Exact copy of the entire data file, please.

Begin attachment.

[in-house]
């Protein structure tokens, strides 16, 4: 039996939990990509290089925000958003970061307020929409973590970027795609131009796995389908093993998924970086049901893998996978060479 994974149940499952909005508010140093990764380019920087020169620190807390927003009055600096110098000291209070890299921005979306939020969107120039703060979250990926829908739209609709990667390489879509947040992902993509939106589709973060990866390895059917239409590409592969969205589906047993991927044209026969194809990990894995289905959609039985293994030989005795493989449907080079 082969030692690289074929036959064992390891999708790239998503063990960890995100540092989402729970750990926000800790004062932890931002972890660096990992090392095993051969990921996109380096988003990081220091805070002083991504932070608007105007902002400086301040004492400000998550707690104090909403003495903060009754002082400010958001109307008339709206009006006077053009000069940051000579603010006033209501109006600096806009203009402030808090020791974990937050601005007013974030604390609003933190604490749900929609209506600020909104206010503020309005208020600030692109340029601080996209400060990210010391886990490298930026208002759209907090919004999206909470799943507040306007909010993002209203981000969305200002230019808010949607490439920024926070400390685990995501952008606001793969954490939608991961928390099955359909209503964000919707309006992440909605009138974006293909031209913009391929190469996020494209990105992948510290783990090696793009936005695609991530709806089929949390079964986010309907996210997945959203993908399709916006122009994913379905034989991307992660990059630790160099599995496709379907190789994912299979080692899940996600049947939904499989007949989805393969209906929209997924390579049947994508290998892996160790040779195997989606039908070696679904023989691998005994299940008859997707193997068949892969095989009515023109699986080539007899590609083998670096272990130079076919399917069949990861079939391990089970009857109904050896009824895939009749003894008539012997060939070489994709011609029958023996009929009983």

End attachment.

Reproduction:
[in-house]
């Protein structure tokens, strides 16, 4: 039996939990990509290089925000958003970061307020929409973590970027795609131009796995389908093993998924970086049901893998996978060479 994974149940499952909005508010140093990764380019920087020169620190807390927003009055600096110098000291209070890299921005979306939020969107120039703060979250990926829908739209609709990667390489879509947040992902993509939106589709973060990866390895059917239409590409592969969205589906047993991927044209026969194809990990894995289905959609039985293994030989005795493989449907080079 082969030692690289074929036959064992390891999708790239998503063990960890995100540092989402729970750990926000800790004062932890931002972890660096990992090392095993051969990921996109380096988003990081220091805070002083991504932070608007105007902002400086301040004492400000998550707690104090909403003495903060009754002082400010958001109307008339709206009006006077053009000069940051000579603010006033209501109006600096806009203009402030808090020791974990937050601005007013974030604390609003933190604490749900929609209506600020909104206010503020309005208020600030692109340029601080996209400060990210010391886990490298930026208002759209907090919004999206909470799943507040306007909010993002209203981000969305200002230019808010949607490439920024926070400390685990995501952008606001793969954490939608991961928390099955359909209503964000919707309006992440909605009138974006293909031209913009391929190469996020494209990105992948510290783990090696793009936005695609991530709806089929949390079964986010309907996210997945959203993908399709916006122009994913379905034989991307992660990059630790160099599995496709379907190789994912299979080692899940996600049947939904499989007949989805393969209906929209997924390579049947994508290998892996160790040779195997989606039908070696679904023989691998005994299940008859997707193997068949892969095989009515023109699986080539007899590609083998670096272990130079076919399917069949990861079939391990089970009857109904050896009824895939009749003894008539012997060939070489994709011609029958023996009929009983």